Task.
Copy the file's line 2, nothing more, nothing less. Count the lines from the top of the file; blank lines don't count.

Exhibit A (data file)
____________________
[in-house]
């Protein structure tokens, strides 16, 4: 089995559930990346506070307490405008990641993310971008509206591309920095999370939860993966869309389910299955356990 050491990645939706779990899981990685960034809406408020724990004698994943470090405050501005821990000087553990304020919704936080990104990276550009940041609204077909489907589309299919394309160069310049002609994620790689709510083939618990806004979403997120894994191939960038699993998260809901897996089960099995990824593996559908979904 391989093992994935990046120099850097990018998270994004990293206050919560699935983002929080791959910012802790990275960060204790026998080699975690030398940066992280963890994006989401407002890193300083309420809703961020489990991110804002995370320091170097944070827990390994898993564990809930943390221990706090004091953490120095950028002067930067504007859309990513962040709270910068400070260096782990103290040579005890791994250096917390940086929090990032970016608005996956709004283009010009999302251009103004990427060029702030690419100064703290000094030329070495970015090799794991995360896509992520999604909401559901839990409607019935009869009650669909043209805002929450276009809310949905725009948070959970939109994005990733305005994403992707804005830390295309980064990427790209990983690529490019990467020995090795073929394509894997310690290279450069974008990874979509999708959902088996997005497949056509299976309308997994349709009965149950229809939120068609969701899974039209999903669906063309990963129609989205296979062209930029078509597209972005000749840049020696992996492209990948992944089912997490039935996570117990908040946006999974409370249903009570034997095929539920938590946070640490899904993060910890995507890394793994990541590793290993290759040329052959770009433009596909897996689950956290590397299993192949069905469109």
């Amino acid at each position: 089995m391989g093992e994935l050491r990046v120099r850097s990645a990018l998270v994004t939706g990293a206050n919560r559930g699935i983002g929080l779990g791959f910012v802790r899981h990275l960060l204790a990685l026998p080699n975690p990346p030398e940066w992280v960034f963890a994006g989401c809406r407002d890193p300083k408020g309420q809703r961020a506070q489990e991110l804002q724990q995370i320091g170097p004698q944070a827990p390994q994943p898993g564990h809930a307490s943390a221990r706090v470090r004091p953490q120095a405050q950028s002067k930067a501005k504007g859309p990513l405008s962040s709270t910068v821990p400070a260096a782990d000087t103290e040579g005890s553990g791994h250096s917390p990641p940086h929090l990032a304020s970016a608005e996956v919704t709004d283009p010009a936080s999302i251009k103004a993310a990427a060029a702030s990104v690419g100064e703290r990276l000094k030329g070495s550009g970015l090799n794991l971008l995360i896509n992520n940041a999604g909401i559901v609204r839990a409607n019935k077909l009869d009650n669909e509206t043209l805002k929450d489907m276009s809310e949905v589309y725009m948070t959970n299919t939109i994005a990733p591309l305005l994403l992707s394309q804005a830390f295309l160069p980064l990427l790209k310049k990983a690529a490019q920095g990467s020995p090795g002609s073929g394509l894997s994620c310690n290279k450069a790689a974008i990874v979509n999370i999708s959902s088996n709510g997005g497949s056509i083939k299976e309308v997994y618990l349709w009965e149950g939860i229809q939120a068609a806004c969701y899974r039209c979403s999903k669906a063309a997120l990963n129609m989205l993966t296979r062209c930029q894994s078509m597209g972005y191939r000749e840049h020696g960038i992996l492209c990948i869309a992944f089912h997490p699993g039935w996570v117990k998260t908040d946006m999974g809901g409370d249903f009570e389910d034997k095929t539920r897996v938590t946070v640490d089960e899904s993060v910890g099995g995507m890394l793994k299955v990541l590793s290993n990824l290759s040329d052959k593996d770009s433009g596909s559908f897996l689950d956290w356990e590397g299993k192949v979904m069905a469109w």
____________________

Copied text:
């Protein structure tokens, strides 16, 4: 089995559930990346506070307490405008990641993310971008509206591309920095999370939860993966869309389910299955356990 050491990645939706779990899981990685960034809406408020724990004698994943470090405050501005821990000087553990304020919704936080990104990276550009940041609204077909489907589309299919394309160069310049002609994620790689709510083939618990806004979403997120894994191939960038699993998260809901897996089960099995990824593996559908979904 391989093992994935990046120099850097990018998270994004990293206050919560699935983002929080791959910012802790990275960060204790026998080699975690030398940066992280963890994006989401407002890193300083309420809703961020489990991110804002995370320091170097944070827990390994898993564990809930943390221990706090004091953490120095950028002067930067504007859309990513962040709270910068400070260096782990103290040579005890791994250096917390940086929090990032970016608005996956709004283009010009999302251009103004990427060029702030690419100064703290000094030329070495970015090799794991995360896509992520999604909401559901839990409607019935009869009650669909043209805002929450276009809310949905725009948070959970939109994005990733305005994403992707804005830390295309980064990427790209990983690529490019990467020995090795073929394509894997310690290279450069974008990874979509999708959902088996997005497949056509299976309308997994349709009965149950229809939120068609969701899974039209999903669906063309990963129609989205296979062209930029078509597209972005000749840049020696992996492209990948992944089912997490039935996570117990908040946006999974409370249903009570034997095929539920938590946070640490899904993060910890995507890394793994990541590793290993290759040329052959770009433009596909897996689950956290590397299993192949069905469109």